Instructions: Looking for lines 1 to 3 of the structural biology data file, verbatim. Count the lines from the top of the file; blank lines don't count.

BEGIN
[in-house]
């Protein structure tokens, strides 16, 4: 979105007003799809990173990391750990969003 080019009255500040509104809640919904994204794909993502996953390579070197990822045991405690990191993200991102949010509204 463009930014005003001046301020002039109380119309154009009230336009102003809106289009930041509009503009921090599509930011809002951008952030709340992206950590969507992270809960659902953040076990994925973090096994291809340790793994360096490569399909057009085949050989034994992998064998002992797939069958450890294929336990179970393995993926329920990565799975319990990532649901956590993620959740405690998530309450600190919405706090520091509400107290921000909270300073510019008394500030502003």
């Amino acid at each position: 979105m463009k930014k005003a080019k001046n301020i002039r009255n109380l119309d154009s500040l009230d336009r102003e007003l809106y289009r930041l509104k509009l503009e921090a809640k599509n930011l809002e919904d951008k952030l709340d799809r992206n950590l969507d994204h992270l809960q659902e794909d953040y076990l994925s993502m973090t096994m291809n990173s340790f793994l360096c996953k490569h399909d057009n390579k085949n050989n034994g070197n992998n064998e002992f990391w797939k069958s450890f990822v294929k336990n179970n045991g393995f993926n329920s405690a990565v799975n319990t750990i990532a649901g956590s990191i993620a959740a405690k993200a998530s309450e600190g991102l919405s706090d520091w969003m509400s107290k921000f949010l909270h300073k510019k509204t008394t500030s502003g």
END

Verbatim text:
[in-house]
């Protein structure tokens, strides 16, 4: 979105007003799809990173990391750990969003 080019009255500040509104809640919904994204794909993502996953390579070197990822045991405690990191993200991102949010509204 463009930014005003001046301020002039109380119309154009009230336009102003809106289009930041509009503009921090599509930011809002951008952030709340992206950590969507992270809960659902953040076990994925973090096994291809340790793994360096490569399909057009085949050989034994992998064998002992797939069958450890294929336990179970393995993926329920990565799975319990990532649901956590993620959740405690998530309450600190919405706090520091509400107290921000909270300073510019008394500030502003």
């Amino acid at each position: 979105m463009k930014k005003a080019k001046n301020i002039r009255n109380l119309d154009s500040l009230d336009r102003e007003l809106y289009r930041l509104k509009l503009e921090a809640k599509n930011l809002e919904d951008k952030l709340d799809r992206n950590l969507d994204h992270l809960q659902e794909d953040y076990l994925s993502m973090t096994m291809n990173s340790f793994l360096c996953k490569h399909d057009n390579k085949n050989n034994g070197n992998n064998e002992f990391w797939k069958s450890f990822v294929k336990n179970n045991g393995f993926n329920s405690a990565v799975n319990t750990i990532a649901g956590s990191i993620a959740a405690k993200a998530s309450e600190g991102l919405s706090d520091w969003m509400s107290k921000f949010l909270h300073k510019k509204t008394t500030s502003g």